Richard Land of the Southern Baptist Convention gave a lecture at a school in Georgia where he accused gay couples who engage a surrogate mother of “child abuse.” He has to either ignorantly or deliberately distort the results of many studies to make his argument.
The Southern Baptist Convention’s former top expert on moral and public policy concerns says same-sex marriage is opening doors for a gay-surrogacy movement that he predicts will be harmful to children.
“We’ve conducted a 40-year experiment in this country in whether or not fathers are optional accessories in the rearing of healthy adults, and they are not,” Richard Land, president of Southern Evangelical Seminary, said Jan. 30 in the inaugural H. Ray Newman Ethics and Religious Liberty Lecture at Truett-McConnell College in Cleveland, Ga.
“Up until now, no one’s been dumb enough to argue that a mother is an optional accessory,” said Land, who moved to the non-denominational school in Charlotte, N.C., after retiring as president of the SBC Ethics and Religious Liberty Commission last year.
“But that’s exactly what same-sex marriage says, that two men can do as good a job raising a child as a mother and a father can,” he said. “That’s just plain goofy.”
Land said there is “a thriving business now in gay surrogacy” for homosexual couples who want to have a baby.
“They don’t just want a marriage license,” he said. “They want to have a baby. So they’re hiring, they’re renting wombs, and they’re buying eggs, and they’re having the eggs fertilized and implanted in the rented wombs.”
“There are many businesses that are thriving providing this kind of commodification of human flesh so that they can follow the trend and have two men try to raise a baby,” Land said. “What a travesty. What a collective sense of child abuse it is.”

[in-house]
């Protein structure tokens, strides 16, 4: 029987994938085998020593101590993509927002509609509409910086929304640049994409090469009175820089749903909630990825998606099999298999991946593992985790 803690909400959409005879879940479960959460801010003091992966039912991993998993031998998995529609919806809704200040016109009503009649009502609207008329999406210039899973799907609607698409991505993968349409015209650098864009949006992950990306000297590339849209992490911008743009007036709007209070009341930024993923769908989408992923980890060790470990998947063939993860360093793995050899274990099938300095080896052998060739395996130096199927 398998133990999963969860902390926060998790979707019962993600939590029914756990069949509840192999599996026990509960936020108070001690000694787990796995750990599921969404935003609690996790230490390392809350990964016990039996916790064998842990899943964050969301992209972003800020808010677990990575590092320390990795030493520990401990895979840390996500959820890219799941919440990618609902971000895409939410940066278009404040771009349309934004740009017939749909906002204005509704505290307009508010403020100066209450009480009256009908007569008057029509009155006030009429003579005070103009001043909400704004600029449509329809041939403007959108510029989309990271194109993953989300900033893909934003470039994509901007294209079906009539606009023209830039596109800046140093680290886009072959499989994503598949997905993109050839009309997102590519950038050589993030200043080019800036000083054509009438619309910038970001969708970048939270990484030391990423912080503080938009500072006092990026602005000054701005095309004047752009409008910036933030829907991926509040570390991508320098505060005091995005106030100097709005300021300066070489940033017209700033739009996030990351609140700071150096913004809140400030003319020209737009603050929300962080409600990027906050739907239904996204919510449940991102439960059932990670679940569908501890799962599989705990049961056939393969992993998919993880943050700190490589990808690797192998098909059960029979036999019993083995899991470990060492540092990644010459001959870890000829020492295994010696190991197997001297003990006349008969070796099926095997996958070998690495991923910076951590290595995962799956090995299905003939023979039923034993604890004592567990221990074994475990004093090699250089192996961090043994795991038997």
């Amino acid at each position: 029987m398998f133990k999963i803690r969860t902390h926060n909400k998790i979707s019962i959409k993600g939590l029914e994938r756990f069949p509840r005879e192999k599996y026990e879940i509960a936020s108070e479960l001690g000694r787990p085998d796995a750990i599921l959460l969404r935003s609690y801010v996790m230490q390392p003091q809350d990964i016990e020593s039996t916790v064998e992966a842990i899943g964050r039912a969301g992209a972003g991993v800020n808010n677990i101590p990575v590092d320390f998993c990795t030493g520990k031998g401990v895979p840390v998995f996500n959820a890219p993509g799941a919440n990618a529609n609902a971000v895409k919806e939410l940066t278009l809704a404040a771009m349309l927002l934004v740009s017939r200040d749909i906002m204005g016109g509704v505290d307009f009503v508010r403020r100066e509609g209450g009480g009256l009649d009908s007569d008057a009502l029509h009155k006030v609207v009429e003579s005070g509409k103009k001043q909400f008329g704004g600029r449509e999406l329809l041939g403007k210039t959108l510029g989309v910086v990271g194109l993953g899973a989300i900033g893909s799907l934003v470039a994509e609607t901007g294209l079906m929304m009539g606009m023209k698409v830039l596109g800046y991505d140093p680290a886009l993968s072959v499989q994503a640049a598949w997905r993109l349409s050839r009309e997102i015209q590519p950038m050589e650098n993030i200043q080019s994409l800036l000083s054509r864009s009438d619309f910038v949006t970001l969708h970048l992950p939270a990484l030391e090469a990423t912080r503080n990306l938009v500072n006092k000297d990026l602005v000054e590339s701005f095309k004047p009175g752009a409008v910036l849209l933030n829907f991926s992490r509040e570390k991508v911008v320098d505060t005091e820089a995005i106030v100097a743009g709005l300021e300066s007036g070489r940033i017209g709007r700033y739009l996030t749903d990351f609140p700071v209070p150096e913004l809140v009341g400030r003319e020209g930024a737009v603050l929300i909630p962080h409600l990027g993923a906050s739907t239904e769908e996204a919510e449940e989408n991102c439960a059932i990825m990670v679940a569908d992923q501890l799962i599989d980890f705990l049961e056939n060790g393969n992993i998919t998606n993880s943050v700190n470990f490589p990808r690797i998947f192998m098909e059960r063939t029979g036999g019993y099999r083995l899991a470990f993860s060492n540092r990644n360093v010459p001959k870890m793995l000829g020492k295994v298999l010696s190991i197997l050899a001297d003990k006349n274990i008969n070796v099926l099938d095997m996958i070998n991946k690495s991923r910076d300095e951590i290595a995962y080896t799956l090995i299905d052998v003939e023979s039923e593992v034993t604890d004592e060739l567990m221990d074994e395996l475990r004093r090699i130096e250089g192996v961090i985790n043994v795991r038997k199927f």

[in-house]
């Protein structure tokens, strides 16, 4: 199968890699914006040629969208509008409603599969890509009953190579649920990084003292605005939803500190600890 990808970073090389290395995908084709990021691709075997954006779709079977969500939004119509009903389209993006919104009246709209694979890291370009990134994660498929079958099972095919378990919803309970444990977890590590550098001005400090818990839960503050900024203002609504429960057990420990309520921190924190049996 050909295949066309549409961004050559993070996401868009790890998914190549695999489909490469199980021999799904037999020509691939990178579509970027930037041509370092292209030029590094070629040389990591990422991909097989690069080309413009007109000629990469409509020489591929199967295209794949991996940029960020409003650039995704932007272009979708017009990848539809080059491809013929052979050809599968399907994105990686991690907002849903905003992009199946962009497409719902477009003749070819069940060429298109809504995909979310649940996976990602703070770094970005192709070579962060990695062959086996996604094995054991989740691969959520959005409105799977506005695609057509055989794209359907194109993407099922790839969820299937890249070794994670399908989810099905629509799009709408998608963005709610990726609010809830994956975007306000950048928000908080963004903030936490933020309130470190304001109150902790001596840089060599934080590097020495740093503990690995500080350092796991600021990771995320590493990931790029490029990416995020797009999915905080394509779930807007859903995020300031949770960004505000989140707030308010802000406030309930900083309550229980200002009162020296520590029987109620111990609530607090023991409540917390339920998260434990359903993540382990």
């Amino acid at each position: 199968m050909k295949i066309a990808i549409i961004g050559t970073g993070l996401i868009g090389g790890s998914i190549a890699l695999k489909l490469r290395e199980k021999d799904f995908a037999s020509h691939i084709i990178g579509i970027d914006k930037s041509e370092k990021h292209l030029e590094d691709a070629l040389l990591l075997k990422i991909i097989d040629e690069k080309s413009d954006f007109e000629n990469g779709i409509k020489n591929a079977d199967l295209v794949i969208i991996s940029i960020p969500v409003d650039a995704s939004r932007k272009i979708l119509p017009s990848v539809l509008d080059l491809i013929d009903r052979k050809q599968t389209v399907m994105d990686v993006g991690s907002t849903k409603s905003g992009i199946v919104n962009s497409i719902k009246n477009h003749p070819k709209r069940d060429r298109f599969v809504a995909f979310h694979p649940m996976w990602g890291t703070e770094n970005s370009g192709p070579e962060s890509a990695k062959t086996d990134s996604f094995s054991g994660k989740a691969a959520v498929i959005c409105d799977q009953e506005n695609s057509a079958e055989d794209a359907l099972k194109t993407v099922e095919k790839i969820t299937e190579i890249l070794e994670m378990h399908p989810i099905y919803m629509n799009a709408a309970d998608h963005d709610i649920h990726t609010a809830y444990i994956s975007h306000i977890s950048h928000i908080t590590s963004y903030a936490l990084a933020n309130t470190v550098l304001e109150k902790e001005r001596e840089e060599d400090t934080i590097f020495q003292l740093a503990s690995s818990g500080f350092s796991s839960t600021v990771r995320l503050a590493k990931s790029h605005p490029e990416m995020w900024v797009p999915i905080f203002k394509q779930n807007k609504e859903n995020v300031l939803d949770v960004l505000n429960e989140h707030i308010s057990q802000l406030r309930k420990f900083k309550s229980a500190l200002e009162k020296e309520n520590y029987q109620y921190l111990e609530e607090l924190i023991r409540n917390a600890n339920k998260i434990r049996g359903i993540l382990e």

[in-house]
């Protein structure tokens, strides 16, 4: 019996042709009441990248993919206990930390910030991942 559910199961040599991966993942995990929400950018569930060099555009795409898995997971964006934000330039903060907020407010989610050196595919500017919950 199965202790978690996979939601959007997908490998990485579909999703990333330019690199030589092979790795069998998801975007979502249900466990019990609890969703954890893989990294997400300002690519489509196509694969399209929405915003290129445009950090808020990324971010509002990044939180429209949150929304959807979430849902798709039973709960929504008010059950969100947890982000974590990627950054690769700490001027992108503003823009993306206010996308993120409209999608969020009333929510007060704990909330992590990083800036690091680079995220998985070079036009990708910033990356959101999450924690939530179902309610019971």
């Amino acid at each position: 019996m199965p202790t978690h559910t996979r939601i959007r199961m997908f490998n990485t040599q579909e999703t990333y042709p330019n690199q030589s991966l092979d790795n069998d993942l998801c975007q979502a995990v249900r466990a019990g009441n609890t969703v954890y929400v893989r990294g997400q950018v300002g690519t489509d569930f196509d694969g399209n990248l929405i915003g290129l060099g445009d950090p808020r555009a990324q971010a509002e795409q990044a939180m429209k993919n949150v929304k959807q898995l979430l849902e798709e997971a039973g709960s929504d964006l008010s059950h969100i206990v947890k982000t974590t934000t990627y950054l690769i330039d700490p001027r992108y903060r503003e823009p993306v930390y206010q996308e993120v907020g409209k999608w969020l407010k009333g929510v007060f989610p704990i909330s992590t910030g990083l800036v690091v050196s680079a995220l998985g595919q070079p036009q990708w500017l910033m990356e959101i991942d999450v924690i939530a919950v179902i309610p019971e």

No, it isn’t. He is referring to a body of work that has found that stable, two-parent households are more likely to produce positive outcomes for children. That body of work is pretty much undisputed, but it does not support his claim that two men (or two women, or one man or one woman) can’t “do as good a job of raising a child as a mother and father can.” Such studies are statistical and probabilistic, which means they don’t apply in every case they just record trends and generalities.
A single parent with excellent parenting skills and a stable household will almost certainly be better for a child than a two-parent household with poor parenting skills and instability (not getting divorced is hardly the only measure of stability). The same is true of two male or two female parents. And many studies show that gay parents do just as well as straight ones when you control for income, divorce and other far more relevant factors.